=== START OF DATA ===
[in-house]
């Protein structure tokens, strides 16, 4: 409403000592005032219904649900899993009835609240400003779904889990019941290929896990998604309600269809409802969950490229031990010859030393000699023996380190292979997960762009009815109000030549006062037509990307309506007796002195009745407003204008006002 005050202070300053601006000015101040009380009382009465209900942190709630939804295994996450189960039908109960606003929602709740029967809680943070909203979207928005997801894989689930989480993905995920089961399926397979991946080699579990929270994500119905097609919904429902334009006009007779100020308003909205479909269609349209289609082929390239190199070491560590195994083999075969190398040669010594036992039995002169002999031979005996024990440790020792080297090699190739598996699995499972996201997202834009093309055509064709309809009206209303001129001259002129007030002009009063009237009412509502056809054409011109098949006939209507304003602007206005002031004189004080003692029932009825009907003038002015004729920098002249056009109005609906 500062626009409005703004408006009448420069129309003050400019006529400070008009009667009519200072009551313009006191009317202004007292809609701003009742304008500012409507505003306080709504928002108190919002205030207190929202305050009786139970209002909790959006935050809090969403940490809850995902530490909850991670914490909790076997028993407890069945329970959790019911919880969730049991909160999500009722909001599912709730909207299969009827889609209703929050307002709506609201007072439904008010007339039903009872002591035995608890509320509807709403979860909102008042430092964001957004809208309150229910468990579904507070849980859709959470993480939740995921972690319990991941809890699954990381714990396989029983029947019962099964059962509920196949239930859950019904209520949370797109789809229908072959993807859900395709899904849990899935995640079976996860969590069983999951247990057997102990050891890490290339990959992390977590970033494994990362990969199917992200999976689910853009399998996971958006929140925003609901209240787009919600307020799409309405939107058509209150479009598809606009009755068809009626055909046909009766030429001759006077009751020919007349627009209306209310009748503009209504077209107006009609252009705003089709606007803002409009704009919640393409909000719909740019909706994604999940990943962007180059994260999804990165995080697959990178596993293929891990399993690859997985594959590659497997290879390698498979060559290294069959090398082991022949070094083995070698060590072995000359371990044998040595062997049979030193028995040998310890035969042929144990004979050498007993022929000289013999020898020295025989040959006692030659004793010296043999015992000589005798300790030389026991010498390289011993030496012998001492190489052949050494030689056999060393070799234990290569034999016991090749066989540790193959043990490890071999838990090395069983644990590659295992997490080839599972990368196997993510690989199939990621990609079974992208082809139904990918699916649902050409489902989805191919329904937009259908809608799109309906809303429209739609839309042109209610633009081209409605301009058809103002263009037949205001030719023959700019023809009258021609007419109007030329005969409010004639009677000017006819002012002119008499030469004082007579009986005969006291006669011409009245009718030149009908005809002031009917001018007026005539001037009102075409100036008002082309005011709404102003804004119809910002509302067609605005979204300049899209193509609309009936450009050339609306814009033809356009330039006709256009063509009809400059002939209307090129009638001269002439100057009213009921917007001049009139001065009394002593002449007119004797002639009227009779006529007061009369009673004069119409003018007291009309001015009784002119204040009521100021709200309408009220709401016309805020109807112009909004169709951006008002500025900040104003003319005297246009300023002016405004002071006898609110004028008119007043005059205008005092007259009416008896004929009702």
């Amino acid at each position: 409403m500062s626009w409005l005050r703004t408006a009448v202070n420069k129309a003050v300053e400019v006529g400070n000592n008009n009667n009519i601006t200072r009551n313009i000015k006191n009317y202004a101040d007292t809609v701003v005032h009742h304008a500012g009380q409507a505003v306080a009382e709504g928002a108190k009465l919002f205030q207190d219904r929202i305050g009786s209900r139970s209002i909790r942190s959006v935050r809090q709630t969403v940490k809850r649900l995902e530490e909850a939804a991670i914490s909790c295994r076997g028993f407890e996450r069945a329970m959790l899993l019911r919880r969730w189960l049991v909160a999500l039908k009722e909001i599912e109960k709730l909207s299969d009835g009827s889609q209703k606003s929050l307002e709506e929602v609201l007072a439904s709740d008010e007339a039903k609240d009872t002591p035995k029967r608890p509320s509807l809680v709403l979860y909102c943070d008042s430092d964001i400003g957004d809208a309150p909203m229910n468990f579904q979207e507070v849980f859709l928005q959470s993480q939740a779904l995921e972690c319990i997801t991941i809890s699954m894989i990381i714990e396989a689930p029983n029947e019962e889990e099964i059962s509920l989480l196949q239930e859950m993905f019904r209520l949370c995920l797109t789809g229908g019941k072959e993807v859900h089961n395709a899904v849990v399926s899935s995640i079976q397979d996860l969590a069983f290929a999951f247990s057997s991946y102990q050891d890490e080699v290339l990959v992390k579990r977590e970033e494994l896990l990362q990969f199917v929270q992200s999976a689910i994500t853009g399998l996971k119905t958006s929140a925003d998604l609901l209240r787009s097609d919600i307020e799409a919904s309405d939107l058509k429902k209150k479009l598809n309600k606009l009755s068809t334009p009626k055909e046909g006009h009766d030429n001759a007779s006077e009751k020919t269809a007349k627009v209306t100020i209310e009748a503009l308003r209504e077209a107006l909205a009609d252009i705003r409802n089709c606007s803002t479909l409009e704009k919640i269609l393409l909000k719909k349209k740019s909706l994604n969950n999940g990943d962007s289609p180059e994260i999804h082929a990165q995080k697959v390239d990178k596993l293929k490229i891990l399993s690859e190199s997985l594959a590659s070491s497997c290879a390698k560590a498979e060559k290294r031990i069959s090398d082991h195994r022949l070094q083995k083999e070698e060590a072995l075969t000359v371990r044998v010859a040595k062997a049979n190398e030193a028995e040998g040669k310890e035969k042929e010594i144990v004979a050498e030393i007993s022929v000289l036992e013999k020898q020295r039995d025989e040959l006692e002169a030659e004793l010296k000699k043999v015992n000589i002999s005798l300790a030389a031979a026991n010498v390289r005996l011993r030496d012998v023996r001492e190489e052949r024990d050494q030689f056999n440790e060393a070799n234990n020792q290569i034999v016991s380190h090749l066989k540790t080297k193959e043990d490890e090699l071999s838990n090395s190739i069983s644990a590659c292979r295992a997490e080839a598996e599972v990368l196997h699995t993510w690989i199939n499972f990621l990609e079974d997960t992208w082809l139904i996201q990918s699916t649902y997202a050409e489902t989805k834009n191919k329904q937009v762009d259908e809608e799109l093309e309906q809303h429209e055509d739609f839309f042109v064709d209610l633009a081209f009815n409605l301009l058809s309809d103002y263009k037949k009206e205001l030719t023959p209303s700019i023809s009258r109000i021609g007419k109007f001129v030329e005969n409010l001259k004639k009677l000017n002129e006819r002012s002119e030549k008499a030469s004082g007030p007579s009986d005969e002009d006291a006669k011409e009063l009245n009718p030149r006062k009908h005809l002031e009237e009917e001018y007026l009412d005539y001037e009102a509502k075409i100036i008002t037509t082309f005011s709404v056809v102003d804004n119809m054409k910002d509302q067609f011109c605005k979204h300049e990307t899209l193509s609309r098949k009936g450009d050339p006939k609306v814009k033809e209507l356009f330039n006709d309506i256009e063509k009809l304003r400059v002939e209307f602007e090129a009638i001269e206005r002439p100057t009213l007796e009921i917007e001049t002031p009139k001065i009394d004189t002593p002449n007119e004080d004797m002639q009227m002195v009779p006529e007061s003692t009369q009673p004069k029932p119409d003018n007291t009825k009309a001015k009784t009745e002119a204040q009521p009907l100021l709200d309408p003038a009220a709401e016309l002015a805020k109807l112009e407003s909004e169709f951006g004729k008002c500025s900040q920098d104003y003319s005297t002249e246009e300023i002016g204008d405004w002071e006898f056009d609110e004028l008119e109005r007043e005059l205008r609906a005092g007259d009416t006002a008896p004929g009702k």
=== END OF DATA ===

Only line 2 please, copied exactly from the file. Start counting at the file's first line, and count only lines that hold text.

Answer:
């Protein structure tokens, strides 16, 4: 409403000592005032219904649900899993009835609240400003779904889990019941290929896990998604309600269809409802969950490229031990010859030393000699023996380190292979997960762009009815109000030549006062037509990307309506007796002195009745407003204008006002 005050202070300053601006000015101040009380009382009465209900942190709630939804295994996450189960039908109960606003929602709740029967809680943070909203979207928005997801894989689930989480993905995920089961399926397979991946080699579990929270994500119905097609919904429902334009006009007779100020308003909205479909269609349209289609082929390239190199070491560590195994083999075969190398040669010594036992039995002169002999031979005996024990440790020792080297090699190739598996699995499972996201997202834009093309055509064709309809009206209303001129001259002129007030002009009063009237009412509502056809054409011109098949006939209507304003602007206005002031004189004080003692029932009825009907003038002015004729920098002249056009109005609906 500062626009409005703004408006009448420069129309003050400019006529400070008009009667009519200072009551313009006191009317202004007292809609701003009742304008500012409507505003306080709504928002108190919002205030207190929202305050009786139970209002909790959006935050809090969403940490809850995902530490909850991670914490909790076997028993407890069945329970959790019911919880969730049991909160999500009722909001599912709730909207299969009827889609209703929050307002709506609201007072439904008010007339039903009872002591035995608890509320509807709403979860909102008042430092964001957004809208309150229910468990579904507070849980859709959470993480939740995921972690319990991941809890699954990381714990396989029983029947019962099964059962509920196949239930859950019904209520949370797109789809229908072959993807859900395709899904849990899935995640079976996860969590069983999951247990057997102990050891890490290339990959992390977590970033494994990362990969199917992200999976689910853009399998996971958006929140925003609901209240787009919600307020799409309405939107058509209150479009598809606009009755068809009626055909046909009766030429001759006077009751020919007349627009209306209310009748503009209504077209107006009609252009705003089709606007803002409009704009919640393409909000719909740019909706994604999940990943962007180059994260999804990165995080697959990178596993293929891990399993690859997985594959590659497997290879390698498979060559290294069959090398082991022949070094083995070698060590072995000359371990044998040595062997049979030193028995040998310890035969042929144990004979050498007993022929000289013999020898020295025989040959006692030659004793010296043999015992000589005798300790030389026991010498390289011993030496012998001492190489052949050494030689056999060393070799234990290569034999016991090749066989540790193959043990490890071999838990090395069983644990590659295992997490080839599972990368196997993510690989199939990621990609079974992208082809139904990918699916649902050409489902989805191919329904937009259908809608799109309906809303429209739609839309042109209610633009081209409605301009058809103002263009037949205001030719023959700019023809009258021609007419109007030329005969409010004639009677000017006819002012002119008499030469004082007579009986005969006291006669011409009245009718030149009908005809002031009917001018007026005539001037009102075409100036008002082309005011709404102003804004119809910002509302067609605005979204300049899209193509609309009936450009050339609306814009033809356009330039006709256009063509009809400059002939209307090129009638001269002439100057009213009921917007001049009139001065009394002593002449007119004797002639009227009779006529007061009369009673004069119409003018007291009309001015009784002119204040009521100021709200309408009220709401016309805020109807112009909004169709951006008002500025900040104003003319005297246009300023002016405004002071006898609110004028008119007043005059205008005092007259009416008896004929009702």